blacksamba


Apr 11, 2002, 7:42 PM
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does anyone have an AAJ accident report, are there any webbing or bar tacking failures?


I am morbidly curious


(btw on easy aid I set/test with a few bounces on my daisy before moving up. When needing to do a full body or bounce test I use the standard etrier method)


drunkenmonkey


Apr 12, 2002, 9:19 AM
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Hey there guys, i hate to refute the GREAT Better Way that is the knowledge of PTPP, i've learnt loads for my up coming trip to yosemite this year however i have a couple couple of thoughts for you

1. the Metolius Adjustable Aiders are rated to 3Kn only, thats about 300kg, not very much really especially for a primary anchor!!!
2. You WILL create a Fall Factor 2 if you fall straight onto your anchor from above without any gear in between. check out this web address for some interesting calculations on fall factors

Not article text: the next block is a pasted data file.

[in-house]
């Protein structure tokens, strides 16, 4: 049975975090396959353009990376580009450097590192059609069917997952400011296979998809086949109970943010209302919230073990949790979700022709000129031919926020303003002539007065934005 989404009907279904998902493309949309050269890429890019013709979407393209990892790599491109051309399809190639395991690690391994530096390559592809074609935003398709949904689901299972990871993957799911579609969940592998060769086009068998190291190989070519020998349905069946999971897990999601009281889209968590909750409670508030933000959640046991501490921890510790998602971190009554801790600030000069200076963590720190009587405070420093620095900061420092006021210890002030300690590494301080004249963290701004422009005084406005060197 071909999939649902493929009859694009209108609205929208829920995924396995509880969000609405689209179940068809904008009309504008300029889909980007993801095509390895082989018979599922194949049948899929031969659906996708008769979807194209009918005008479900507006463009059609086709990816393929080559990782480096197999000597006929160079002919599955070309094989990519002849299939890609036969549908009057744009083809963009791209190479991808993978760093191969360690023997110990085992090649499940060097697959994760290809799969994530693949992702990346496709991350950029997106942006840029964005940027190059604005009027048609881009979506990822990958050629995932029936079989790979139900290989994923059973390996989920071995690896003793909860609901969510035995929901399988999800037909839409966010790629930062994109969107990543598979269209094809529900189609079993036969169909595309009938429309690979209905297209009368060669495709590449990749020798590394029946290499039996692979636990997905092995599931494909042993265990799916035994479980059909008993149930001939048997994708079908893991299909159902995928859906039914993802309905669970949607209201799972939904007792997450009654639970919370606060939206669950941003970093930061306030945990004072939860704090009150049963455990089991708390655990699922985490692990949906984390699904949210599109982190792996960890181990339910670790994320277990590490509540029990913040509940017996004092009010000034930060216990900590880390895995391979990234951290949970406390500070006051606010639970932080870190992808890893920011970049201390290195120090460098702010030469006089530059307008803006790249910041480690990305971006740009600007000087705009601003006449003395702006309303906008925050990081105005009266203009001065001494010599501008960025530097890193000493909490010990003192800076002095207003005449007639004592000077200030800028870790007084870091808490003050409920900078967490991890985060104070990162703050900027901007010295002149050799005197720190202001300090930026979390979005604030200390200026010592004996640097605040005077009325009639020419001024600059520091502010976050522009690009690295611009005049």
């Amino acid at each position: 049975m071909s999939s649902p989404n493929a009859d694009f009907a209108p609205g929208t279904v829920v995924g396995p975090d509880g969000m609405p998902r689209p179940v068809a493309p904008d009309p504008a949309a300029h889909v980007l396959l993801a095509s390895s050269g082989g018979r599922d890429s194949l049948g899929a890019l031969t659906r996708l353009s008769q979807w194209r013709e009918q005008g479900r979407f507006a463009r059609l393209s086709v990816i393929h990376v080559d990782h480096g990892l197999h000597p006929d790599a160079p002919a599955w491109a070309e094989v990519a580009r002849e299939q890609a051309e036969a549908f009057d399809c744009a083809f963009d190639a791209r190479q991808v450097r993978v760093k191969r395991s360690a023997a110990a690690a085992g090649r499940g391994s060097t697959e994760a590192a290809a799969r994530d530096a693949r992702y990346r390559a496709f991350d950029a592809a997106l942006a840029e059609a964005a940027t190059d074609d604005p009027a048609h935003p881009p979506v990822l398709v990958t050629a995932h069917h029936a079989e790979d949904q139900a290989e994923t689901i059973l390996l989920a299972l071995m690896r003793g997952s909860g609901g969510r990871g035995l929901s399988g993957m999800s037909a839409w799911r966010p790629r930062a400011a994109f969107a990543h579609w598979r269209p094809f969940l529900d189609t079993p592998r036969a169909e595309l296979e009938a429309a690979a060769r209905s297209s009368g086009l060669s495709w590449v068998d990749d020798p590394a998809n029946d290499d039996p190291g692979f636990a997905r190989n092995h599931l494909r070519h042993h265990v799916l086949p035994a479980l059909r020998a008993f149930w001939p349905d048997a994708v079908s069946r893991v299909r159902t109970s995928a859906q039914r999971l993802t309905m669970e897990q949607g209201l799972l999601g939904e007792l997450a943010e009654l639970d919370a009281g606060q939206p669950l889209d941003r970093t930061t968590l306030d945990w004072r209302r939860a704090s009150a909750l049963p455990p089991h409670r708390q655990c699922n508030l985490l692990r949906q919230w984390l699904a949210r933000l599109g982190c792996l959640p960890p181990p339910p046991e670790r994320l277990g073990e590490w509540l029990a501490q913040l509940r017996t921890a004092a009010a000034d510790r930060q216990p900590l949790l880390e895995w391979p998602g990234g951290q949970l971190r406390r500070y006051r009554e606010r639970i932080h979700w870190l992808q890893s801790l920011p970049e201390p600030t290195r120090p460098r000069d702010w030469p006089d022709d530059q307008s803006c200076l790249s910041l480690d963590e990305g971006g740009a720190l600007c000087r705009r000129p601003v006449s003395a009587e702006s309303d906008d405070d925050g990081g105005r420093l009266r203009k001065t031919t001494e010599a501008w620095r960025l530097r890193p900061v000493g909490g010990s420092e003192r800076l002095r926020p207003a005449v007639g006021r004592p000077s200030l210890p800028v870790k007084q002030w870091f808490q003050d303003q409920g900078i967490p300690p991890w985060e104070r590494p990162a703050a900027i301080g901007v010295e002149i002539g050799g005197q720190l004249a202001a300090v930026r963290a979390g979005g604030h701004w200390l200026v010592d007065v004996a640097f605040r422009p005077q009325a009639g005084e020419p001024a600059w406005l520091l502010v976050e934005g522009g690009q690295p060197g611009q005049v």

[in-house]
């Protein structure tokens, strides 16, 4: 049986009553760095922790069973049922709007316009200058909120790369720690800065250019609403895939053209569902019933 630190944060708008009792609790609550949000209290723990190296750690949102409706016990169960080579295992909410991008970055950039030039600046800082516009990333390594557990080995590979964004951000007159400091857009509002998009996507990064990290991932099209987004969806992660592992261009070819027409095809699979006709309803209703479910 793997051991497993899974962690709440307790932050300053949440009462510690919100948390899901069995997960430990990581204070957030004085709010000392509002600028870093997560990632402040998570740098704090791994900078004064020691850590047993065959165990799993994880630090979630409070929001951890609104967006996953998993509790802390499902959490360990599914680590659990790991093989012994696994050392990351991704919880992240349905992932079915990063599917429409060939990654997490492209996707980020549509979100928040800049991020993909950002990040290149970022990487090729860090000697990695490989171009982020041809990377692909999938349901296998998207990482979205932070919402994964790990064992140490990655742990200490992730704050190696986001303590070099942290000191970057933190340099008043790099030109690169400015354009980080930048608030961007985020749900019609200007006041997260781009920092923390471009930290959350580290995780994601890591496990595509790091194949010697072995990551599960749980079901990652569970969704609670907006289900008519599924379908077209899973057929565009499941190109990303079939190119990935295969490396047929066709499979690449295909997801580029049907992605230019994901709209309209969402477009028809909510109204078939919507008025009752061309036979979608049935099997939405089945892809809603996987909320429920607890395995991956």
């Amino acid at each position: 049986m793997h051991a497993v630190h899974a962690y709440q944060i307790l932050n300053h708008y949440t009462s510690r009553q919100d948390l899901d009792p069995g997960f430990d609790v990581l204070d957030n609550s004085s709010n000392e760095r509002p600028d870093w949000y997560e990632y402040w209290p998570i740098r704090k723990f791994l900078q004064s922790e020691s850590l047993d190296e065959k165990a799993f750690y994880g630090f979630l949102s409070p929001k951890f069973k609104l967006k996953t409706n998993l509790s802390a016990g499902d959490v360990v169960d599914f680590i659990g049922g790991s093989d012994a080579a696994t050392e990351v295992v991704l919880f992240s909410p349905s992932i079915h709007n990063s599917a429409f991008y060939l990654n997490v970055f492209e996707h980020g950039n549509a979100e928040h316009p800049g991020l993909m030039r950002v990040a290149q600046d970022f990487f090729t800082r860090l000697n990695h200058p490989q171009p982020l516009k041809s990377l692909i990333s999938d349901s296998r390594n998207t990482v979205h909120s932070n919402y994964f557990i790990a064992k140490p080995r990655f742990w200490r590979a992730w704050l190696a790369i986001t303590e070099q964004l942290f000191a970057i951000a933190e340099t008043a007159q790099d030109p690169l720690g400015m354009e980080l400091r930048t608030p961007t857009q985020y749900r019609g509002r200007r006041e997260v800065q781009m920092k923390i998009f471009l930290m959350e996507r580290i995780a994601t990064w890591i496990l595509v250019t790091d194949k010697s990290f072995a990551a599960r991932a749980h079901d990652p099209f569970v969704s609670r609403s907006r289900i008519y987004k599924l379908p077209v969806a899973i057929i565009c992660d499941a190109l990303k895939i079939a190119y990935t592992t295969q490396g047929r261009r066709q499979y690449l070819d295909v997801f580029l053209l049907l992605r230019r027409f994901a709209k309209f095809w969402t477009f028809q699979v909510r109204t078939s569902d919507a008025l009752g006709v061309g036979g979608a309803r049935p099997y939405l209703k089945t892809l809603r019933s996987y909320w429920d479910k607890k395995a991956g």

length of Fall 10m
fall factor = ------------------ = 2
Length of Rope 2m

http://www.petzl.com/petzl/publicActiv?id=SECOUR&rub=sport#
follow the shockload link on the left and then follow the link for fall simulator

Pete, i hate to say it but your practice of using your Adjustable Daisy's at the anchor is really putting yourself at risk unless your backing them up.


i hope this is some useful information for you guys. have fun!!


krustyklimber


Apr 12, 2002, 6:54 PM
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Pete generally never suggests relying on a "single anything", always back yourself up, as The Good Dr. always says "dieing is not recommended".
To keep from falling onto your daisies, you should clip in with the "bungy doughnut" on your modified harness to the piece your on, and loosen up your daisy and fifi, this way the bungy will absorb some of the force, thus lowering the fall factor... bingo! Still alive!!!

Jeff